Glenwood Springs Center for the Arts lowers ticket prices |

Glenwood Springs Center for the Arts lowers ticket prices

John Colson
Post Independent Staff
Glenwood Springs, Colorado CO
Kelley Cox Post Independent

GLENWOOD SPRINGS, Colorado – The Glenwood Springs Center for the Arts has recently come under fire for charging more for its public events and other activities than some parents feel is justifiable.

Those claims were laid out in two recent letters to the editor about the arts center written by locals Suzanne Horwich and G.C. Snider.

“We try to run everything as lean as we can,” said arts center director Gayle Mortell. The center still strives to provide a broad range of arts-oriented classes and events for all ages.

The Center for the Arts, at 601 Sixth St., occupies the city’s old hydroelectric plant, just west of the Yampah Hot Springs Vapor Caves. It’s a nonprofit organization that receives a $50,000-a-year subsidy from the city government.

Snider’s letter of March 26 questioned the fiscal justification for public support of the Arts Center. Horwich’s letter of March 19 objected to paying $16 for tickets to Dancers Dancing, the center’s main annual fundraising production with performances April 20-21.

Horwich’s 4-year-old daughter is performing in Dancers Dancing, after taking classes that cost Horwich $61 per month in tuition. Horwich believed she should at least get a discount, if not free admission.

Mortell and the arts center’s assistant director, Christina Brusig, said the situation with Horwich had been a “mixup” that has since been resolved.

The arts center cut admission prices to the 2012 Dancers Dancing show from the $16 charged in 2011 for advance adult tickets to $12 for advance-sale tickets this year.

“It’s not a recital. It’s a full-on production,” Mortell said. This year, the show is expected to cost the arts center $6,500 beyond revenues, according to the organization’s budget.

“We’re biting the bullet. We listen to our customers,” Mortell added.

“I was thrilled to hear they had reduced the prices, which I applaud and appreciate,” said Horwich in a follow-up telephone interview. “I’m glad I wrote the letter. I’m thrilled the arts center listened. I support them 100 percent, and my daughter loves her classes.”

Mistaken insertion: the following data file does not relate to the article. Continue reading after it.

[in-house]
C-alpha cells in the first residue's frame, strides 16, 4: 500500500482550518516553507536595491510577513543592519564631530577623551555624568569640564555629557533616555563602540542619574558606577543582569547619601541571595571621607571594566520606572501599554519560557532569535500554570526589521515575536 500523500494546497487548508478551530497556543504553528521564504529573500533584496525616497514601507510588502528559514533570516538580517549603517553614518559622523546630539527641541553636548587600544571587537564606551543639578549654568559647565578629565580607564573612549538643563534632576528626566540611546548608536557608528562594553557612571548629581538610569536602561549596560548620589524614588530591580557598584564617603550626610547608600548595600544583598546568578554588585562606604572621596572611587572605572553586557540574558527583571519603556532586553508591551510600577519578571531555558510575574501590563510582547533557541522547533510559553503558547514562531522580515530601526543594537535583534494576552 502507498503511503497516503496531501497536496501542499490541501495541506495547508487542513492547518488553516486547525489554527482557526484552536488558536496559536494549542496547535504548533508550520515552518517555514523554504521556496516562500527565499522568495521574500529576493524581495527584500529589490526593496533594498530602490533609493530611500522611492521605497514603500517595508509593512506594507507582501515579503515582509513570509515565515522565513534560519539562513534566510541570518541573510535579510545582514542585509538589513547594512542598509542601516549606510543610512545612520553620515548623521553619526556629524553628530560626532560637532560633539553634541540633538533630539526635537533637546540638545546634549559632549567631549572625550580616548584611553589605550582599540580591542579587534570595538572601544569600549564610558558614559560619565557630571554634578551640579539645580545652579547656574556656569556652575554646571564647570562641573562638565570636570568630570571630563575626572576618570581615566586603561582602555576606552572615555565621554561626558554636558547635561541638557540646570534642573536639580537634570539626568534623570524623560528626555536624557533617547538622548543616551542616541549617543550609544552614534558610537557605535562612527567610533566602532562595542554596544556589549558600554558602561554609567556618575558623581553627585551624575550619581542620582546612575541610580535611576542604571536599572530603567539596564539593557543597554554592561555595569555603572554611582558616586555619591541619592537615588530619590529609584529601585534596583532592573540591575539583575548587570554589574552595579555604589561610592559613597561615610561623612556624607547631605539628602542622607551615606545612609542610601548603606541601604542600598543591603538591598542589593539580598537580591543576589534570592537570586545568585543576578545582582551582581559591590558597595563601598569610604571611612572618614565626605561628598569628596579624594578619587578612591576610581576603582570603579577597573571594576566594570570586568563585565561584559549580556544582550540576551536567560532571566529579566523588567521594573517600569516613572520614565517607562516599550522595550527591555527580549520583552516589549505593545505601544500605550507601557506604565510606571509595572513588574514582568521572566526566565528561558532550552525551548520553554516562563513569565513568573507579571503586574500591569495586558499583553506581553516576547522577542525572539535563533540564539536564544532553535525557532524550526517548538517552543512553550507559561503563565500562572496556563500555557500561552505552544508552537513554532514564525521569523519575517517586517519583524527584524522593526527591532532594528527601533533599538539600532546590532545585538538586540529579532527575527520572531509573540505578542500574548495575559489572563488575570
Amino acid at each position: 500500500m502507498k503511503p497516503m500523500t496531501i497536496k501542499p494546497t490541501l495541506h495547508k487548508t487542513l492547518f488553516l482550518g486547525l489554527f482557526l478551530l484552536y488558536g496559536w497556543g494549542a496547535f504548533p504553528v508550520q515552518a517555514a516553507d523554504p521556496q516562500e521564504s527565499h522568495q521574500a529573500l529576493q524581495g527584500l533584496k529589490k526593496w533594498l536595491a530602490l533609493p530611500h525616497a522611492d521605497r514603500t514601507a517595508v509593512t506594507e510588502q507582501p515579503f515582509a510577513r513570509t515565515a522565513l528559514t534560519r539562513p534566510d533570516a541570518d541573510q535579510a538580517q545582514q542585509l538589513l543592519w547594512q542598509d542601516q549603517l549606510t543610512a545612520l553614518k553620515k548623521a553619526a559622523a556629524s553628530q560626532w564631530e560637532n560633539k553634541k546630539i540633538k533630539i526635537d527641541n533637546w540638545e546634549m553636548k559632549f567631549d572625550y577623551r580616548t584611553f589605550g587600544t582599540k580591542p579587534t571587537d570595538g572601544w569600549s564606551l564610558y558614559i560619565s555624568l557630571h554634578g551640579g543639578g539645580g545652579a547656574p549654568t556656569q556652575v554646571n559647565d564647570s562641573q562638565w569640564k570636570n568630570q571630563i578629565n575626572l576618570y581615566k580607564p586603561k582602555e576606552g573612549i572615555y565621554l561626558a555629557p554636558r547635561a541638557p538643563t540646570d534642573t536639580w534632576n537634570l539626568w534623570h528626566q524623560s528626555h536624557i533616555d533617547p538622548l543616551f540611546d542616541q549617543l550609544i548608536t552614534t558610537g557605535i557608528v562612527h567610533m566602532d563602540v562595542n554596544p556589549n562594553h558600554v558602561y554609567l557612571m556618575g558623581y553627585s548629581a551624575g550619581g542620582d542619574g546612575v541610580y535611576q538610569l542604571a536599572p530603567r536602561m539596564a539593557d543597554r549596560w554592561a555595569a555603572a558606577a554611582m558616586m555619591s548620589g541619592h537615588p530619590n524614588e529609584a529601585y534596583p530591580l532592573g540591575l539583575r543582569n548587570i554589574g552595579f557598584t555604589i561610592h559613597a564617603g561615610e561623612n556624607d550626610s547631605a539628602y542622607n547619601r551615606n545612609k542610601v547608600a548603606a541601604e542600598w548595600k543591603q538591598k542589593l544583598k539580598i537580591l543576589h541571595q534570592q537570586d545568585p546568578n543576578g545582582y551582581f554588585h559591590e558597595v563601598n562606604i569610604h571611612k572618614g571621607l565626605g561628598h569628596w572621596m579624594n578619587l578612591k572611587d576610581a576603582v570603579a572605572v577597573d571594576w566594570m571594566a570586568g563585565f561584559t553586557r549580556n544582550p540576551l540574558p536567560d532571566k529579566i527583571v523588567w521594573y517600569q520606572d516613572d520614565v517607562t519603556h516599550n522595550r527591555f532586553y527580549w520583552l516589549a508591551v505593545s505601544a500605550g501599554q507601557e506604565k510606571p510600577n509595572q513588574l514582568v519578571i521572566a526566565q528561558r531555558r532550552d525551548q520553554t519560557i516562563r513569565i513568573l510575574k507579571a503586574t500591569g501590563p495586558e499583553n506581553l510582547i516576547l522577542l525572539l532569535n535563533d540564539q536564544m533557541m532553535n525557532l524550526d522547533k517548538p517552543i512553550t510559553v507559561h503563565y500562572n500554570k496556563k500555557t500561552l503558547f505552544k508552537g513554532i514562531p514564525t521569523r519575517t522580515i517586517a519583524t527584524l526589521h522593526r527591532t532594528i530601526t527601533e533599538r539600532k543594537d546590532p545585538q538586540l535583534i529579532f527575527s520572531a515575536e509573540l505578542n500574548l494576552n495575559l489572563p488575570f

She suggested the arts center clearly inform parents when they sign their children up for dance classes that the kids will perform in the annual fundraising event and that parents are expected to pay for their tickets.

“I understand that they have to cover costs, and that they want it to be a professional production,” Horwich added.

As the arts center director, Mortell is a city employee.

The city’s funding for the center comes from a 0.5 percent, dedicated sales tax. Authorized by voters in 1998, the tax provides $50,000 a year in support for the Center for the Arts and for the Frontier Historical Museum.

The arts center’s 2012 budget is about $320,000, down from $360,000 in 2011. The city’s $50,000 subsidy covers Mortell’s $45,000 salary and other expenses.

Roughly 60 percent of the total budget, about $192,000 this year, is earned income from fees for classes, gift shop and gallery sales, and the proceeds from fundraising events.

The remaining $78,000, Mortell said, comes as grants from foundations and public support of fundraising activities.

The arts center budget includes the salaries of three full-time employees and two part-timers, wages for 14 to 17 specialty course instructors, maintenance and utility payments for the building, and other expenses that may arise.

Currently the school has 443 students in classes such as dance, pottery, visual arts and music. It’s a big drop from the 678 enrolled in 2011.

“We’ve been adjusting our schedule, adjusting our fees, to try to make it more affordable,” said Brusig. The goal is to bring in more students.

About 200 of the current roster of students are in the dance program, which is attracting students ages 3 to 80.

Over the center’s 30-year life, some of those dance students have gone on to professional careers and national recognition.

Brusig mentioned Bailey Barnum, 11, of Rifle, an arts center student who recently won a scholarship to perform on MTV as part of the Jump Dance Connection in New York City.

The arts center puts on as many as eight art shows every year. Most are open shows instead of being juried by a panel of art experts. Some 600 local artists exhibit in the center’s gallery every year, Mortell said.

Access to programs is key to the arts center’s viability, Mortell said.

“We try to make everything as affordable as possible,” she said.

The arts center allows for payment plans for those with meager resources, awarded 48 scholarships on 2011, and currently has a number of volunteers who trade their work for free classes, Mortell said.

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